Author(s): Bova MP, Ding LL, Horwitz J, Fung BK
Abstract Share this page
Abstract alpha-Crystallin, the major protein in the mammalian lens, is a molecular chaperone that can bind denaturing proteins and prevent their aggregation. Like other structurally related small heat shock proteins, each alpha-crystallin molecule is composed of an average of 40 subunits that can undergo extensive reorganization. In this study we used fluorescence resonance energy transfer to monitor the rapid exchange of recombinant alpha-crystallin subunits. We labeled alphaA-crystallin with stilbene iodoacetamide (4-acetamido-4'-((iodoacetyl)amino)stilbene-2,2'-disulfonic acid), which serves as an energy donor and with lucifer yellow iodoacetamide, which serves as an energy acceptor. Upon mixing the two populations of labeled alphaA-crystallin, we observed a reversible, time-dependent decrease in stilbene iodoacetamide emission intensity and a concomitant increase in lucifer yellow iodoacetamide fluorescence. This result is indicative of an exchange reaction that brings the fluorescent alphaA-crystallin subunits close to each other. We further showed that the exchange reaction is strongly dependent on temperature, with a rate constant of 0.075 min-1 at 37 degrees C and an activation energy of 60 kcal/mol. The subunit exchange is independent of pH and calcium concentration but decreases at low and high ionic strength, suggesting the involvement of both ionic and hydrophobic interactions. It is also markedly reduced by the binding of large denatured proteins. The degree of inhibition is directly proportional to the molecular mass and the amount of bound polypeptide, suggesting an interaction of several alphaA-crystallin subunits with multiple binding sites of the denaturing protein. Our findings reveal a dynamic organization of alphaA-crystallin subunits, which may be a key factor in preventing protein aggregation during denaturation.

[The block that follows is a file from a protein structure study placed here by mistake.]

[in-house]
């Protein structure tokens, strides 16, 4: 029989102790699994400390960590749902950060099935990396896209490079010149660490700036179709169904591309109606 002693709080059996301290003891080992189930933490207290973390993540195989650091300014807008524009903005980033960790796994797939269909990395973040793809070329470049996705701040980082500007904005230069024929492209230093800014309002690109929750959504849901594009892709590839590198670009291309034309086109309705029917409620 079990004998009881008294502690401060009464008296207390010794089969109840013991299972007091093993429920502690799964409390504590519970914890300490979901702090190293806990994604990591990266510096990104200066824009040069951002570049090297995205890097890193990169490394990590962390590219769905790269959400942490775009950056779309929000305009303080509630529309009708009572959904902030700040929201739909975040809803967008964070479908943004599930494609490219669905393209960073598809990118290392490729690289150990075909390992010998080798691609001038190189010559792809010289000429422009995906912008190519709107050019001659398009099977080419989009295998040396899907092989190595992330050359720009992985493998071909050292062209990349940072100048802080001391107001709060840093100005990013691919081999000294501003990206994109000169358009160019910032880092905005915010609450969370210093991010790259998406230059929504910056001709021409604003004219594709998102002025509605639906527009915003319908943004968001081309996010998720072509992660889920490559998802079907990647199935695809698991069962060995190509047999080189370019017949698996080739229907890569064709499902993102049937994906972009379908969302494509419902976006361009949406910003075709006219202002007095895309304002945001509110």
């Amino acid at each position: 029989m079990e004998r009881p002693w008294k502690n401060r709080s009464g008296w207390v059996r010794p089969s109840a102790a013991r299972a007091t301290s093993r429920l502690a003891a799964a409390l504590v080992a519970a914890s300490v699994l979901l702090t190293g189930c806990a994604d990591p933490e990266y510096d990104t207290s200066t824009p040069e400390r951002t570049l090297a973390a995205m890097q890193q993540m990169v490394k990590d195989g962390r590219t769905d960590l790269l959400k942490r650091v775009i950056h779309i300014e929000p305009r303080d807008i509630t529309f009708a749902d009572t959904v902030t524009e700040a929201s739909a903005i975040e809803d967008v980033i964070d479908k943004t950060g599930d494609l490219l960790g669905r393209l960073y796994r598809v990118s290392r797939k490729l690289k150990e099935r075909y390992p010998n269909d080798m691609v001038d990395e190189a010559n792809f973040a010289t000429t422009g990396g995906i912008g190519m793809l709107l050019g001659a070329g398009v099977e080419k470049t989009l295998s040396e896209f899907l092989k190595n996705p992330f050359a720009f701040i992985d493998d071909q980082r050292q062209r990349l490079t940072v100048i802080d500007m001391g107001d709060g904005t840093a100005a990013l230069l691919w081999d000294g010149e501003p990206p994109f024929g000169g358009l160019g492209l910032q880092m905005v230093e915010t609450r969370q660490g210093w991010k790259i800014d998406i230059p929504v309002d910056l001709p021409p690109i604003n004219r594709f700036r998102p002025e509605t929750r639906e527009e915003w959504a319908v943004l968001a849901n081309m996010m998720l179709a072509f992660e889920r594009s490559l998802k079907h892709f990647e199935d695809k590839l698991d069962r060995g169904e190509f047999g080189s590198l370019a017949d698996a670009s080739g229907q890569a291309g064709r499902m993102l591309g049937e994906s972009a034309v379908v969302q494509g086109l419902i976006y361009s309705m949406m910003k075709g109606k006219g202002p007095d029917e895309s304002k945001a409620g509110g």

This article was published in J Biol Chem
and referenced in Biochemistry & Analytical Biochemistry